In this study, the Fischer-Tropsch synthesis (FTS) reaction is one of the most promising processes to convert alternative energy sources, such as natural gas, coal or biomass, into liquid fuels and other high-value products. Despite its commercial implementation, we still lack fundamental insights into the various deactivation processes taking place during FTS. In this work, a combination of three methods for studying single catalyst particles at different length scales has been developed and applied to study the deactivation of Co/TiO<sub>2</sub> Fischer-Tropsch synthesis (FTS) catalysts. By combining transmission X-ray microscopy (TXM), scanning transmission X-ray microscopy (STXM) and scanning transmission electron microscopy-electron energy loss spectroscopy (STEM-EELS) we visualized changes in the structure, aggregate size and distribution of supported Co nanoparticles that occur during FTS. At the microscale, Co nanoparticle aggregates are transported over several μm leading to a more homogeneous Co distribution, while at the nanoscale Co forms a thin layer of ~1-2 nm around the TiO<sub>2</sub> support. The formation of the Co layer is the opposite case to the “classical” strong metal-support interaction (SMSI) in which TiO<sub>2</sub> surrounds the Co, and is possibly related to the surface oxidation of Co metal nanoparticles in combination with coke formation. In other words, the observed migration and formation of a thin CoO<sub>x</sub> layer are similar to a previously discussed reaction-induced spreading of metal oxides across a TiO<sub>2</sub> surface.
Book
1 online resource.
  • Employing 'second generation' matrices.- (MA)LDI MS mass spectrometry imaging at high specificity and sensitivity.- Techniques for fingermark analysis using MALDI MS - a practical overview.- Whole/Intact Cell MALDI MS Biotyping in Mammalian Cell Analyis.- MALDI biotyping for microorganism identification in clinical microbiology.- Future applications of MALDI-TOF MS in microbiology.- MALDESI: Fundamentals, direct analysis, and MS imaging.- Microprobe MS Imaging of Live Tissues, Cells, and Bacterial Colonies using LAESI.- Efficient production of multiply charged MALDI ions.- Food Authentication by MALDI MS - MALDI-TOF MS Analysis of Fish Species.- Quantitative MALDI MS using Ionic Liquid Matrices.- Disease profiling by MALDI MS analysis of biofluids.- Ionic Liquids and other liquid matrices for sensitive MALDI MS analysis.- Coupling liquid MALDI MS to liquid chromatography.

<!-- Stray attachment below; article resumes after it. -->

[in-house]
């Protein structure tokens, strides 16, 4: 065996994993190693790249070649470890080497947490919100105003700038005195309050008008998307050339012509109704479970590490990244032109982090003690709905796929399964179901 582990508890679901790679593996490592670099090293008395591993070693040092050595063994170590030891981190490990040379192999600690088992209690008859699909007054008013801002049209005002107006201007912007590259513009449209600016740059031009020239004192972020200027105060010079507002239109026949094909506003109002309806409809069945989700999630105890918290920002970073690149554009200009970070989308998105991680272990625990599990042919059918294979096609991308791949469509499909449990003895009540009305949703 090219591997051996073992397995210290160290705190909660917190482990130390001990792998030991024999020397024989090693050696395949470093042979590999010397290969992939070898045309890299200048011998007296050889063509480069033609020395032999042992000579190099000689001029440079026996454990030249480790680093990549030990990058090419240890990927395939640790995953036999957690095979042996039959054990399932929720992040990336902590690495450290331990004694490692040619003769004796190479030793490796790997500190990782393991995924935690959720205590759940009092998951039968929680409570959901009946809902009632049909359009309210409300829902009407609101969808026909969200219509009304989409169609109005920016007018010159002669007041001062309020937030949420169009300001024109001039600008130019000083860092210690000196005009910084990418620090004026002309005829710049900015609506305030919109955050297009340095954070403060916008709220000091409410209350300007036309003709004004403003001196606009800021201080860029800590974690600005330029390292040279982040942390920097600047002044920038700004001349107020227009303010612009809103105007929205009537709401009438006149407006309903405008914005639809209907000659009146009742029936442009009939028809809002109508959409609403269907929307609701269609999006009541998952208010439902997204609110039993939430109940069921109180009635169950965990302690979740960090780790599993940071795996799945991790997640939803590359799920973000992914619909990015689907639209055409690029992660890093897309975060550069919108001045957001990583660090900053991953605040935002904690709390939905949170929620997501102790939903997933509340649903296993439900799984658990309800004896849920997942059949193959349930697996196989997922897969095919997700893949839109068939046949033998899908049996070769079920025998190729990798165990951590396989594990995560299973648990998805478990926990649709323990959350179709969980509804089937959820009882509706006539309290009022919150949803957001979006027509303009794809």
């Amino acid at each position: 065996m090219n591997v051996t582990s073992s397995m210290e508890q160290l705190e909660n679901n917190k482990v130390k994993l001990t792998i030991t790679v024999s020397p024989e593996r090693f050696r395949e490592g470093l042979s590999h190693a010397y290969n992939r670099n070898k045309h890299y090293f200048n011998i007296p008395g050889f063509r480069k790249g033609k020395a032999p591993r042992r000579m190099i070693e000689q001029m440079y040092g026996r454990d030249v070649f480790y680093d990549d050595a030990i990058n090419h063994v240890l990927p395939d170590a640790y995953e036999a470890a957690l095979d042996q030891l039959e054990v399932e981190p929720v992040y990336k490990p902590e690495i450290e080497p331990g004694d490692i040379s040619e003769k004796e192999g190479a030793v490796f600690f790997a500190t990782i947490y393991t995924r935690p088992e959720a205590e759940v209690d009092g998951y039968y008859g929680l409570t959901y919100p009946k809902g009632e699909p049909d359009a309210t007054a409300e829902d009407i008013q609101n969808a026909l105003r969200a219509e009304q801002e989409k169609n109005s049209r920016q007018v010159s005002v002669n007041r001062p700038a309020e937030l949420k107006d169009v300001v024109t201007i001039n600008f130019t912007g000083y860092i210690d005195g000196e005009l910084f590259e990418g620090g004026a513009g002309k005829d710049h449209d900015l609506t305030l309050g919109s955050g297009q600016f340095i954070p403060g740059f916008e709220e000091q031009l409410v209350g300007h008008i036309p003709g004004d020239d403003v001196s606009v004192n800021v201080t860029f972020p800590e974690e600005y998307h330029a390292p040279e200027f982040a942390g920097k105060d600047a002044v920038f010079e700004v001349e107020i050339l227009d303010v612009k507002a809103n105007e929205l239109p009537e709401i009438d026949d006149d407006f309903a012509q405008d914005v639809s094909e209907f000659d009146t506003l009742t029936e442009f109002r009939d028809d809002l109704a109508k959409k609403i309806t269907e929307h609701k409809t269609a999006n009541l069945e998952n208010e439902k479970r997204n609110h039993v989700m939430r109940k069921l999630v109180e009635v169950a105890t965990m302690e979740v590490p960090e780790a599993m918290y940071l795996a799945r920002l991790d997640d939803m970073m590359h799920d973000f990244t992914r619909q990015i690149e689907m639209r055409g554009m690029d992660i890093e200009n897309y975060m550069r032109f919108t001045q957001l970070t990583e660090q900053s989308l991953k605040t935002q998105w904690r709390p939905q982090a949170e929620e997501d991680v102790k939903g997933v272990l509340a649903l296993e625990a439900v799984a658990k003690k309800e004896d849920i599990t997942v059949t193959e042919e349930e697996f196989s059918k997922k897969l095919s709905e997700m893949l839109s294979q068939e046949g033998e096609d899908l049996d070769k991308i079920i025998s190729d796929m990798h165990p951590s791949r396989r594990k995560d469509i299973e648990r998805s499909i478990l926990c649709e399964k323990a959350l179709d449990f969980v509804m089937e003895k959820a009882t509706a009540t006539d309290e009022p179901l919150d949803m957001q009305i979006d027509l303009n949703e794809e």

• (source: Nielsen Book Data)9783319048185 20160619
This book covers the state-of-the-art of modern MALDI (matrix-assisted laser desorption/ionization) and its applications. New applications and improvements in the MALDI field such as biotyping, clinical diagnosis, forensic imaging, and ESI-like ion production are covered in detail. Additional topics include MS imaging, biotyping/speciation and large-scale, high-speed MS sample profiling, new methods based on MALDI or MALDI-like sample preparations, and the advantages of ESI to MALDI MS analysis. This is an ideal book for graduate students and researchers in the field of bioanalytical sciences. This book also: * Showcases new techniques and applications in MALDI MS * Demonstrates how MALDI is preferable to ESI (electrospray ionization) * Illustrates the pros and cons associated with biomarker discovery studies in clinical proteomics and the various application areas, such as cancer proteomics.
(source: Nielsen Book Data)9783319048185 20160619
The current invention describes methods and compositions of various sorbents based on aerogels of various silanes and their use as sorbent for carbon dioxide. Methods further provide for optimizing the compositions to increase the stability of the sorbents for prolonged use as carbon dioxide capture matrices.
Book
1 online resource.
Systems for converting aldose sugars to ketose sugars and separating and/or concentrating these sugars using differences in the sugars' abilities to bind to specific affinity ligands are described.
Book
1 online resource (3 p. ) : digital, PDF file.
This report documents a Pu isotopic analysis.
Book
1 online resource.